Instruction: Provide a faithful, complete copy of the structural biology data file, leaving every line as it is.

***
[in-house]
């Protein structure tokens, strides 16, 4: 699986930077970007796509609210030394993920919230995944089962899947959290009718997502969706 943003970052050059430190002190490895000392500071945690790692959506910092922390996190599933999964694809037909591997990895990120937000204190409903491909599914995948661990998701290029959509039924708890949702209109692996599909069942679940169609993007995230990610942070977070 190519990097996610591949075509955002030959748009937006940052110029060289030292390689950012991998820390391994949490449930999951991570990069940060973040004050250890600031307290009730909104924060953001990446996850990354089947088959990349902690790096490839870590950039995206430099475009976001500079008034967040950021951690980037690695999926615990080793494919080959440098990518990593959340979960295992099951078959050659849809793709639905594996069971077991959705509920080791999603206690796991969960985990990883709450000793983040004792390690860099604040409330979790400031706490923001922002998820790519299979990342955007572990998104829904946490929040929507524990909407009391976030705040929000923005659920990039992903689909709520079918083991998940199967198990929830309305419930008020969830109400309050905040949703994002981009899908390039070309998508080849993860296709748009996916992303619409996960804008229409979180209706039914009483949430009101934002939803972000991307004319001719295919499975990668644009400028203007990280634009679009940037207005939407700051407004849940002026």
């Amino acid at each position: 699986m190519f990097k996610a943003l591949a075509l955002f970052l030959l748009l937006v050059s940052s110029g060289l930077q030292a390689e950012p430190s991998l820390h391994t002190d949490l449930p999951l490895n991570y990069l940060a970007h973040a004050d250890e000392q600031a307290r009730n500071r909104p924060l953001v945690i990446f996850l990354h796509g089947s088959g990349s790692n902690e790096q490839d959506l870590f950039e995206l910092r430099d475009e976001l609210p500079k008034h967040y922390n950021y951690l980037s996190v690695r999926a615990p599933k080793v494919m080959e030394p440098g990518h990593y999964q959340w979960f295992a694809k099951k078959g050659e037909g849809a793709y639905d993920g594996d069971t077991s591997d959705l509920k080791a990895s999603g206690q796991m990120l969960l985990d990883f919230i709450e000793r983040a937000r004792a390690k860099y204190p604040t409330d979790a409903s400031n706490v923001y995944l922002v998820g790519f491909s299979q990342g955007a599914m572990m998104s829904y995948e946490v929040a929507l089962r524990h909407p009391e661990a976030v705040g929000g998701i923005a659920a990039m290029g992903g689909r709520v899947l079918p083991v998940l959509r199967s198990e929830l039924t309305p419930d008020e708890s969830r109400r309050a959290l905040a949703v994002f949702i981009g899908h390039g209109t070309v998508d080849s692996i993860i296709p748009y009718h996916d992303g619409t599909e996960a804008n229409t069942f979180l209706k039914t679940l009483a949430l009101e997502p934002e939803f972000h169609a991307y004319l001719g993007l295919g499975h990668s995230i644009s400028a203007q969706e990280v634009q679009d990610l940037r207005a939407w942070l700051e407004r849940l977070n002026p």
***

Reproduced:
[in-house]
């Protein structure tokens, strides 16, 4: 699986930077970007796509609210030394993920919230995944089962899947959290009718997502969706 943003970052050059430190002190490895000392500071945690790692959506910092922390996190599933999964694809037909591997990895990120937000204190409903491909599914995948661990998701290029959509039924708890949702209109692996599909069942679940169609993007995230990610942070977070 190519990097996610591949075509955002030959748009937006940052110029060289030292390689950012991998820390391994949490449930999951991570990069940060973040004050250890600031307290009730909104924060953001990446996850990354089947088959990349902690790096490839870590950039995206430099475009976001500079008034967040950021951690980037690695999926615990080793494919080959440098990518990593959340979960295992099951078959050659849809793709639905594996069971077991959705509920080791999603206690796991969960985990990883709450000793983040004792390690860099604040409330979790400031706490923001922002998820790519299979990342955007572990998104829904946490929040929507524990909407009391976030705040929000923005659920990039992903689909709520079918083991998940199967198990929830309305419930008020969830109400309050905040949703994002981009899908390039070309998508080849993860296709748009996916992303619409996960804008229409979180209706039914009483949430009101934002939803972000991307004319001719295919499975990668644009400028203007990280634009679009940037207005939407700051407004849940002026």
């Amino acid at each position: 699986m190519f990097k996610a943003l591949a075509l955002f970052l030959l748009l937006v050059s940052s110029g060289l930077q030292a390689e950012p430190s991998l820390h391994t002190d949490l449930p999951l490895n991570y990069l940060a970007h973040a004050d250890e000392q600031a307290r009730n500071r909104p924060l953001v945690i990446f996850l990354h796509g089947s088959g990349s790692n902690e790096q490839d959506l870590f950039e995206l910092r430099d475009e976001l609210p500079k008034h967040y922390n950021y951690l980037s996190v690695r999926a615990p599933k080793v494919m080959e030394p440098g990518h990593y999964q959340w979960f295992a694809k099951k078959g050659e037909g849809a793709y639905d993920g594996d069971t077991s591997d959705l509920k080791a990895s999603g206690q796991m990120l969960l985990d990883f919230i709450e000793r983040a937000r004792a390690k860099y204190p604040t409330d979790a409903s400031n706490v923001y995944l922002v998820g790519f491909s299979q990342g955007a599914m572990m998104s829904y995948e946490v929040a929507l089962r524990h909407p009391e661990a976030v705040g929000g998701i923005a659920a990039m290029g992903g689909r709520v899947l079918p083991v998940l959509r199967s198990e929830l039924t309305p419930d008020e708890s969830r109400r309050a959290l905040a949703v994002f949702i981009g899908h390039g209109t070309v998508d080849s692996i993860i296709p748009y009718h996916d992303g619409t599909e996960a804008n229409t069942f979180l209706k039914t679940l009483a949430l009101e997502p934002e939803f972000h169609a991307y004319l001719g993007l295919g499975h990668s995230i644009s400028a203007q969706e990280v634009q679009d990610l940037r207005a939407w942070l700051e407004r849940l977070n002026p």